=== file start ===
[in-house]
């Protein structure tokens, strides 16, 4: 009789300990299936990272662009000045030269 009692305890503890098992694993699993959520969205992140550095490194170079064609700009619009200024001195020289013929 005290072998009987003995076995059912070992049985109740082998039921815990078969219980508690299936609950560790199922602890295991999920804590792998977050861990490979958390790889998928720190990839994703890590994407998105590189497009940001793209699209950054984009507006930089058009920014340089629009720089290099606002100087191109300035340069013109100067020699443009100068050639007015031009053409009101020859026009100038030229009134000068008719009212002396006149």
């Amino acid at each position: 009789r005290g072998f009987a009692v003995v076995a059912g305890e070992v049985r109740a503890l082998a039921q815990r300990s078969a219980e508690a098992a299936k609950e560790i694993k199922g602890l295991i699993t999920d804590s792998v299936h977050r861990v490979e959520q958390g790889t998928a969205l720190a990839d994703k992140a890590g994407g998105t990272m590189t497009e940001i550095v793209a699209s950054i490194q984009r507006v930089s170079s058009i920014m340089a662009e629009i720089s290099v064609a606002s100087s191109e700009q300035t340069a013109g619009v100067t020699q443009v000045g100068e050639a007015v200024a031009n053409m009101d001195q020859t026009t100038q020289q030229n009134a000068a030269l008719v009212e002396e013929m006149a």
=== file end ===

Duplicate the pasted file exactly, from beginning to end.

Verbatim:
[in-house]
């Protein structure tokens, strides 16, 4: 009789300990299936990272662009000045030269 009692305890503890098992694993699993959520969205992140550095490194170079064609700009619009200024001195020289013929 005290072998009987003995076995059912070992049985109740082998039921815990078969219980508690299936609950560790199922602890295991999920804590792998977050861990490979958390790889998928720190990839994703890590994407998105590189497009940001793209699209950054984009507006930089058009920014340089629009720089290099606002100087191109300035340069013109100067020699443009100068050639007015031009053409009101020859026009100038030229009134000068008719009212002396006149």
């Amino acid at each position: 009789r005290g072998f009987a009692v003995v076995a059912g305890e070992v049985r109740a503890l082998a039921q815990r300990s078969a219980e508690a098992a299936k609950e560790i694993k199922g602890l295991i699993t999920d804590s792998v299936h977050r861990v490979e959520q958390g790889t998928a969205l720190a990839d994703k992140a890590g994407g998105t990272m590189t497009e940001i550095v793209a699209s950054i490194q984009r507006v930089s170079s058009i920014m340089a662009e629009i720089s290099v064609a606002s100087s191109e700009q300035t340069a013109g619009v100067t020699q443009v000045g100068e050639a007015v200024a031009n053409m009101d001195q020859t026009t100038q020289q030229n009134a000068a030269l008719v009212e002396e013929m006149a």